3. Listen to who laughs at the bukkake joke and who doesn’t and picture the drive home ahead of them
While attempting to bond with his presumptive future father-in-law Cranston, Franco uses the word “bukkake” in passing in conversation. He’s talking about some failed titles for his next big app, but when Cranston asks what “bukkake” means Franco stammers before broadly explaining, “It means when you’ve got a lot in the air, a lot of things coming at you at once.”
Of course, that’s not what “bukkake” means, and the film later reveals as much, humiliating Cranston when he uses “bukkake” in a social setting only to be quickly told the word’s true meaning. It’s an Asian porn thing. Probably best not to Google it.
The funniest thing about this joke is not the gap in knowledge between the characters on screen but instead the obvious gap in knowledge among audience members. At my nearly sold-out showing last night, a handful of older guys laughed instantly at the utterance of the word “bukkake” and kept it going once they heard Franco’s misleading definition. As far as I could tell, not a single woman was laughing with them. That might make for an unfair generalization. However, it amused me to picture these men as being there with girlfriends or wives, and having to answer, “So, how did you know what ‘bukkake’ meant?” on the drive home.
4. Imagine an alternative telling of the story where Zoey Deutch is the bad guy, aka, the Teri Polo in Meet the Parents Problem
Why Him? is in some ways Meet the Parents in reverse, flipping the script form Ben Stiller (one of Why Him?’s executive producers, btw) meeting his quirky future in-laws for the first time to Bryan Cranston and Megan Mullally meeting their daughter’s crazy new boyfriend for the first time. Both films largely revolve around the inevitably tense relationship between the daughter’s father and her boyfriend, and the demands of the ever-escalating plot dictate that the daughter be kind of a terrible person. Not terrible in a she regularly punches puppies and kicks dirt on homeless people kind of way; more that she consistently fails to prepare her loved ones for the insanity awaiting them and then is far too impatient with their flustered reactions.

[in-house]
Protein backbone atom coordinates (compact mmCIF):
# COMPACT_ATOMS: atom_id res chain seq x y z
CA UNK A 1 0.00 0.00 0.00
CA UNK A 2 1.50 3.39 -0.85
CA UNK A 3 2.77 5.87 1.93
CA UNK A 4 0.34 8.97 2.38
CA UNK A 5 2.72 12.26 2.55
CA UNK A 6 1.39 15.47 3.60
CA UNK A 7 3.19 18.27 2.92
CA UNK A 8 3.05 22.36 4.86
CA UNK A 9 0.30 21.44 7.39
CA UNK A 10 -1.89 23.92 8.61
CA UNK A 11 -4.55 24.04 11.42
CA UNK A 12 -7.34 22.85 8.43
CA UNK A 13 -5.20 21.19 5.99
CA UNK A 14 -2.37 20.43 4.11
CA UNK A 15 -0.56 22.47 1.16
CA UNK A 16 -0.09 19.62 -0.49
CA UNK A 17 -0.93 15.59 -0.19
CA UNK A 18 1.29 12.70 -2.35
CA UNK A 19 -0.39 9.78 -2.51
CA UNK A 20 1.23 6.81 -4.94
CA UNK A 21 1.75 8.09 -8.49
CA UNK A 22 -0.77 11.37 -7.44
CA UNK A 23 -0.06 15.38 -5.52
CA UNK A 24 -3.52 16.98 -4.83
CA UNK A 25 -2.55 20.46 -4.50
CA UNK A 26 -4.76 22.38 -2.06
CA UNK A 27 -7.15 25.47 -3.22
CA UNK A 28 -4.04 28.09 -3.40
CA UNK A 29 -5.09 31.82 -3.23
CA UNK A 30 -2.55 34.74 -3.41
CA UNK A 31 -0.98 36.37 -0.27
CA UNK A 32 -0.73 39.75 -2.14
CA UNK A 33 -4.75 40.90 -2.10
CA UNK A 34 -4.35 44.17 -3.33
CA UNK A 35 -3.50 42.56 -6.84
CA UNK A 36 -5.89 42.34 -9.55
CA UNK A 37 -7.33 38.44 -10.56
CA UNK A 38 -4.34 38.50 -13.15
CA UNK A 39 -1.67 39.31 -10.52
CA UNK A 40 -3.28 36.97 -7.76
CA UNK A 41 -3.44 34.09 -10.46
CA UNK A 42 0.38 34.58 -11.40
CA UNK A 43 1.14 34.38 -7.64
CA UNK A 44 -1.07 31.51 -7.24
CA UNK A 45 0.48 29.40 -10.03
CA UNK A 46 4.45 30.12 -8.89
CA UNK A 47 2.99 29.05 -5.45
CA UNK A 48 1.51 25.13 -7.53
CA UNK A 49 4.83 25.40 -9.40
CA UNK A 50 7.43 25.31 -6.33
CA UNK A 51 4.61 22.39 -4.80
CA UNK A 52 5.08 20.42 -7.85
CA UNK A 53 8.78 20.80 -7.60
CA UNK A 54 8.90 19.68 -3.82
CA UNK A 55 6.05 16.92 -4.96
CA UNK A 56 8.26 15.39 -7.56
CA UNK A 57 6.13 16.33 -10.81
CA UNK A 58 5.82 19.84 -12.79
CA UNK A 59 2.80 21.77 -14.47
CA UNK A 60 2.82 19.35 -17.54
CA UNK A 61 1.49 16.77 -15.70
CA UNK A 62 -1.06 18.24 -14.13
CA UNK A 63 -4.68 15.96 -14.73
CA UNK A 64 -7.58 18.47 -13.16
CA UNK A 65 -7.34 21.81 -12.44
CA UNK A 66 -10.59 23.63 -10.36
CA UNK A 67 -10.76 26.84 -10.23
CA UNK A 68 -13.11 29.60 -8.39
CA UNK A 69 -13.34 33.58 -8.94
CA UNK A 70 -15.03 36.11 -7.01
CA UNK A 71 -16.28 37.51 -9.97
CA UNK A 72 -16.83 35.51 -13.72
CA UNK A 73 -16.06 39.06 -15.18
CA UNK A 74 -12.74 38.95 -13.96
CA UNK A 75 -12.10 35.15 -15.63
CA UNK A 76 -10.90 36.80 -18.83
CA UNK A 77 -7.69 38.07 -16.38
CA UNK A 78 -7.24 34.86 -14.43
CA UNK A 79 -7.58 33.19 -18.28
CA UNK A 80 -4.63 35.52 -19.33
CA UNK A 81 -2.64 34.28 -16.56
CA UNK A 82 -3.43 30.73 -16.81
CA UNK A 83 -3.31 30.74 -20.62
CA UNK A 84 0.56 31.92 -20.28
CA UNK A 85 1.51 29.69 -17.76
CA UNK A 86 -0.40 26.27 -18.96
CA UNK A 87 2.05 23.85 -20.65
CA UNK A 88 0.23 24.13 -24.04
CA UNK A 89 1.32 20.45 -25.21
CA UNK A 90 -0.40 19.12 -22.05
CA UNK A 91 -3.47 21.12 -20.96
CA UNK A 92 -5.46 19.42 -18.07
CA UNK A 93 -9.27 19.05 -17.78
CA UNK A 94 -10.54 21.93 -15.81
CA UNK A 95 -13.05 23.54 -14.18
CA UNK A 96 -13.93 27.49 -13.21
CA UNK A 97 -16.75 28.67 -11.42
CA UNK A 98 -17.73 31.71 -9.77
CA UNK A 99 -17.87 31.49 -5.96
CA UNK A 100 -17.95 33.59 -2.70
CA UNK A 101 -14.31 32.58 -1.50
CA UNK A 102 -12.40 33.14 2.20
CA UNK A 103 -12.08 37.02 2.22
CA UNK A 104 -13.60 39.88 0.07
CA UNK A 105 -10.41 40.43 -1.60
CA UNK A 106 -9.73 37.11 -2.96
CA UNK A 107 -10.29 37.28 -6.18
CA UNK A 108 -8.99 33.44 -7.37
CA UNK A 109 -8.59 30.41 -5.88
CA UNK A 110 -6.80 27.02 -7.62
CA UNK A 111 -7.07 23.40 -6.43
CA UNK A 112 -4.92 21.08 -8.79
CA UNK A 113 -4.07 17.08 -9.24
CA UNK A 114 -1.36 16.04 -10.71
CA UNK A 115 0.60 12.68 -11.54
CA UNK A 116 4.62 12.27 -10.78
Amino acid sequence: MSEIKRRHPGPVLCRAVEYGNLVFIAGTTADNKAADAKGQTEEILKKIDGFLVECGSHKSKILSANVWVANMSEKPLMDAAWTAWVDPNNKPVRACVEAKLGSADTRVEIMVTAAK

In Why Him?, these are some of the things Deutch fails to prepare her family for:
- They’re not staying at a hotel (one which her father booked and negotiated down to a reasonable rate) during their visit but instead with her boyfriend.
- Her boyfriend is a tech mogul millionaire with daddy issues and a chronic inability to censor himself.
- He has a manservant/financial manager who consistently attacks him.
- His mansion is completely paperless, meaning it has experimental Japanese toilets with no toilet paper.
- The mansion is run by a disembodied AI voice which sounds like Kaley Cuoco.
- The food in the mansion is usually served by celebrity chefs, and is often highly experimental (and rarely solid).
- She’s been dating her boyfriend far longer than she let on.
- Also, the relationship is already far more serious than she let one. They more or less live together.
- Her boyfriend regularly throws lavish parties overflowing with experimental drugs and attended by other tech moguls whose internet start-ups are directly responsible for the death of many manufacturing jobs which are central to Cranston’s business.
- [MAJOR SPOILER] She’s dropping out of Stanford to be Melinda to Franco’s Bill Gates, running a non-profit charity organization focused on women’s health around the world
You can forgive Cranston for needing a damn minute to adjust. To be fair, Why Him?’s script features multiple built-in explanations and rationalizations (e.g., she didn’t know how to properly prepare them for how weird Franco is, she didn’t want them Googling him beforehand and jumping to conclusions). Still, a heads up on a couple of the other things would have been nice, but then there’d be no movie or at least a very different one.